Features July 2013 Issue

Tick Paralysis

5 Things to Do if Your Dog Suddenly Seems Paralyzed (and One More Reason to Hate Ticks)

My friend Chris was awakened by a bump in the night – a noise coming from the living room in the middle of the night. She listened intently for a moment, and, hearing nothing more, fell back asleep. But when she heard a dog’s nails scrabbling wildly on the hardwood floor in her hall a few hours later, she remembered the bump sound and jumped out of bed to investigate.

Indi was quite calm about being carried into the vetís office on a stretcher. She was probably already feeling much better, an hour or more after the tick was removed.

She found her Bloodhound/Border collie-mix, Indi, thrashing on the floor. At first she thought Indi was having a seizure; the dog’s front paws were madly paddling at the slick floor. Then Chris realized that Indi’s back legs weren’t moving at all.

I would have had heart palpitations, but Chris used to work in a veterinarian’s office, and she instantly suspected tick paralysis. As she comforted and calmed the big dog, she ran her hands all over Indi’s body, feeling for an engorged tick. After a few minutes, she found one in Indi’s armpit; it was swollen to the size of a fat sunflower seed. She removed the tick, taking care to get the entire insect (mouthparts and all), and kept searching. Only when she was satisfied that there were no more ticks on Indi’s body, did she get dressed and prepare to take the dog to the emergency vet clinic.

Tick paralysis is caused by a neurotoxin produced by egg-engorged female ticks, who transmit the toxin from their salivary glands to the dog during feeding. The production (and transmission) of the toxin is greatest when the tick has been attached to and feeding from the dog between five and seven days. Five species of North American ticks produce the neurotoxin: the blacklegged tick (a.k.a. the deer tick), American dog tick, Rocky Mountain wood tick, the Lone Star tick, and the Gulf Coast tick. Most North American cases occur between April and June, when the ticks are at their peak reproductive activity.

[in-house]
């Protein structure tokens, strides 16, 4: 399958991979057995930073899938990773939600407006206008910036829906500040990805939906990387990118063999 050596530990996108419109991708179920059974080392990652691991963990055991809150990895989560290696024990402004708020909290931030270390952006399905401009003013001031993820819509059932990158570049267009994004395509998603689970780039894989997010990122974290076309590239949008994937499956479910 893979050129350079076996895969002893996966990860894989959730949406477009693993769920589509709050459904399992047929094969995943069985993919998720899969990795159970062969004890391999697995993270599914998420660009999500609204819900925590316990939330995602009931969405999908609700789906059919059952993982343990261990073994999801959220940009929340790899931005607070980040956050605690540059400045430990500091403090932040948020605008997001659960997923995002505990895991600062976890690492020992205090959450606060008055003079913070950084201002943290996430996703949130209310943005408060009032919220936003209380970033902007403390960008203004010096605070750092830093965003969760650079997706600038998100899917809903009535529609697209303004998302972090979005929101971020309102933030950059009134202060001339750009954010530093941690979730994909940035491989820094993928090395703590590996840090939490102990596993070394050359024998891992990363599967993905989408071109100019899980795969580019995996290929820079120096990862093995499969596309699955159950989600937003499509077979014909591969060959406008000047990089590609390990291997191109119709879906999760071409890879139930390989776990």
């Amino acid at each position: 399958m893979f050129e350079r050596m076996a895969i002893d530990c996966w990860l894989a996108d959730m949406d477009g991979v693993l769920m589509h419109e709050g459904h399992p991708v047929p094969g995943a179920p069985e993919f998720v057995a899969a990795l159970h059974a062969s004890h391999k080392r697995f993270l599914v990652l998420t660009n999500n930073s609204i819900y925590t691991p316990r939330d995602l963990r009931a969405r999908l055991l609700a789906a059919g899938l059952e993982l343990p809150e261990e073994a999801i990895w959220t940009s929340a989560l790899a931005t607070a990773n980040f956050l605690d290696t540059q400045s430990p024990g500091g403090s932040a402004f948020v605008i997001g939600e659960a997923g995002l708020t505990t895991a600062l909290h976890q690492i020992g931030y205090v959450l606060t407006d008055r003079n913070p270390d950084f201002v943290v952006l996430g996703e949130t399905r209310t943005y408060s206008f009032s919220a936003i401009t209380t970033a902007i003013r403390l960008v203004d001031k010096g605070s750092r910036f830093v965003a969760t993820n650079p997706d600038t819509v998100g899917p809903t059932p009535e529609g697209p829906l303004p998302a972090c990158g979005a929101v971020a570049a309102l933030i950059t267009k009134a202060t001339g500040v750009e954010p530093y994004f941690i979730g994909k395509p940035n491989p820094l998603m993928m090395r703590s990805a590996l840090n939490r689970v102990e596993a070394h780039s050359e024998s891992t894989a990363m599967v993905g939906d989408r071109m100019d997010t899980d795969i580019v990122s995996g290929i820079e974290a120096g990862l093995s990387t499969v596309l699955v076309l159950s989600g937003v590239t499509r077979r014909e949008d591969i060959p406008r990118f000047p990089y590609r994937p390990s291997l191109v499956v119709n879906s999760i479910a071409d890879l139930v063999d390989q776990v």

Here are five things to do if your dog suddenly seems paralyzed.

1. Check him immediately for ticks, and remove any you find!

The sooner you remove the tick, the better the dog’s prognosis. The earliest sign of this condition is often a change in the dog’s ability to bark, caused by laryngeal paralysis. He may also have trouble eating, and may gag, drool, cough, or vomit. The back legs are almost always the first to be affected, but as the paralysis spreads, he may lose coordination of all four legs. Death can occur if the paralysis stops the dog’s breathing. However, the moment the tick is removed, the dog will slowly start to improve.

2. Keep the dog cool and calm, and take him to your veterinarian.

If your dog is having trouble breathing, get him to the vet as quickly as possible so oxygen can be administered. Keeping him calm and cool will reduce his need to pant.

3. Don’t give your dog water (or food).

While you do want your dog to stay cool, and you do want him to be well-hydrated, if his larynx is partially paralyzed, he may not be able to swallow properly and can choke. Taking water or food into his lungs due to the incoordination could trigger further health crises.

4. If you don’t find a tick, take him to the vet as soon as possible anyway.

Your vet may be able to find a tick that you could not, but if no ticks are found, further tests will be needed to determine the cause of his condition.

The vet will probably administer intravenous fluids, to help flush the toxin from your dog’s system. No other treatment is generally needed. Most cases of tick paralysis resolve completely within 24 hours of removing the tick, as long as further complications have not developed (from a lack of oxygen or inhaling water, for example).